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theodore M I R A L D I mpa ... editor, publisher, writer
Sunday, June 30, 2013
Where's the special prosecutor?
The IRS scandal demands an independent investigation
Tea Party supporters rally in front of the IRS building May 21, 2013 in Washington, D.C., to protest the abuse of power from the IRS in targeting tea party and grassroots organizations for harassment. (Olivier Douliery / May 17, 2013)
"It's inexcusable, and Americans are right to be angry about it, and I am angry about it. I will not tolerate this kind of behavior in any agency, but especially in the IRS, given the power that it has and the reach that it has into all of our lives. ... I'll do everything in my power to make sure nothing like this happens again by holding the responsible parties accountable ...."
— President Barack Obama condemning "misconduct" at the Internal Revenue Service, May 15, 2013
All of us understand that IRS misconduct, right? And we know which parties Obama needs to hold accountable. It's obvious, right? End of story:
We learned at the get-go of this scandal that, during a long run-up to the 2012 presidential election, IRS officials extensively hassled conservative groups that had applied for tax-exempt status. Congressional Republicans pounced on this as an attempt to hijack the election.
But wait. Early last week we read that the agency used keywords such as "progressive" to target left-leaning groups, too, for extra scrutiny. "New IRS chief: Lists targeted more than tea partyers," said the Chicago Tribune. "Documents Show Liberals in I.R.S. Dragnet," said The New York Times. Congressional Democrats pounced on the suggestion that the agency had treated conservatives and liberals with equal indignity.
But wait some more. On Wednesday a Treasury Department inspector general undercut the equal-abuse argument: From May 2010 to May 2012, the IRS had flagged for added scrutiny six of the 20 applicant groups with words such as "progressive" in their titles. "In comparison, our audit found that 100 percent of the (292) tax-exempt applications with Tea Party, Patriots or 9/12 in their names were processed as potential political cases" — that is, groups possibly too political to merit tax-exempt status. "While we have multiple sources of information corroborating the use of tea party and other related criteria," wrote Inspector General J. Russell George, "including employee interviews, emails and other documents, we found no indication in any of these other materials that 'progressives' was a term used to refer cases for scrutiny for political-campaign intervention."
Translation: The IRS was overwhelmingly one-sided in scrutinizing applications. And the agency evidently was completely one-sided in subjecting only conservative groups to long processing delays and lengthy, often peculiar requests. Example: The IRS asked an Iowa anti-abortion group "how all of your activities, including the prayer meetings held outside of Planned Parenthood, are considered educational as defined under 501(c)(3) ...."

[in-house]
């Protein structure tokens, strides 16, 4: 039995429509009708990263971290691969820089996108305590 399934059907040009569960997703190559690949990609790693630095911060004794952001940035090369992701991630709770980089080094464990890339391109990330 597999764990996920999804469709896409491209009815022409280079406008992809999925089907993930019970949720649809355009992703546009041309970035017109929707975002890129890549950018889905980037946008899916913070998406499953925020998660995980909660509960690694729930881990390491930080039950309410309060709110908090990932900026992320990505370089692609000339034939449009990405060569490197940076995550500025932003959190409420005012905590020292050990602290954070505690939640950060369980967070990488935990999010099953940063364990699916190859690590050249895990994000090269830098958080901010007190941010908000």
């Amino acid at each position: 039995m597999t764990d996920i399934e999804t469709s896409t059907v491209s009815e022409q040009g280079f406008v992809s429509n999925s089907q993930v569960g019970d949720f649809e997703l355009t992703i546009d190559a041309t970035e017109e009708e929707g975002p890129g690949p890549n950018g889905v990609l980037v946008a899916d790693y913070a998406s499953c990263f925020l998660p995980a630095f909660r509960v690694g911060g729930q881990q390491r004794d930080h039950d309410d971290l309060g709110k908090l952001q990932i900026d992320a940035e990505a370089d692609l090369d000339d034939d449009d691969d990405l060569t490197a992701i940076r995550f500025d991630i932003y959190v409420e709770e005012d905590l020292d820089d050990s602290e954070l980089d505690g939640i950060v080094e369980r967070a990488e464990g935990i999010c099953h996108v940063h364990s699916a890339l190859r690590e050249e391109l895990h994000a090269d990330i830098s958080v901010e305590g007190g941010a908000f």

So that's where things stand — until fresh reporting, a document leak or perhaps a confession sends the story in some new direction. But seven weeks into this scandal, the fact most Americans know best is that ... they still don't know much that's definitive. The murky intrigue over who provoked what at this agency has become a playpen for politicians. Three among many crucial questions still scream for answers:
•Did someone nudge IRS employees to hassle certain groups or did agency officials spontaneously decide to do that?
•Inspector General George has testified that in June 2012, five months before the election, he told top Treasury Department officials of his probe into IRS targeting. Did his news, with its potential to rock the presidential campaign, stop atop Treasury — or did it make its way even higher in the administration?
•At multiple points in 2012, why did top IRS officials repeatedly mislead Congress by not disclosing — in response to highly specific questions — that the agency was targeting conservative groups?
We can only speculate on which tools will unlock the grimy secrets of this egregious misuse of government authority. An ongoing self-examination by the IRS is laughably untrustworthy. The U.S. Department of Justice also is on the case.
But as we wrote May 23, many Americans won't be much interested in what one arm of the Obama administration concludes about the conduct of other arms — the IRS, the Treasury and possibly the White House. There are times when only a special prosecutor has the independence and credibility to resolve such a politically fraught matter.
Why hasn't Attorney General Eric Holder appointed a special prosecutor? The White House, too, should be clamoring for one: The feds are only three months from enrolling Americans in Obamacare, a program that relies on citizens' willingness to have the IRS even more involved in the financial details of their lives.
We applauded when Obama said he would make sure there will be no such future scandal. But lofty pledges aren't enough. The president and his underlings ought to be instructing a special prosecutor to unravel the still mysterious scandal that confronts them today.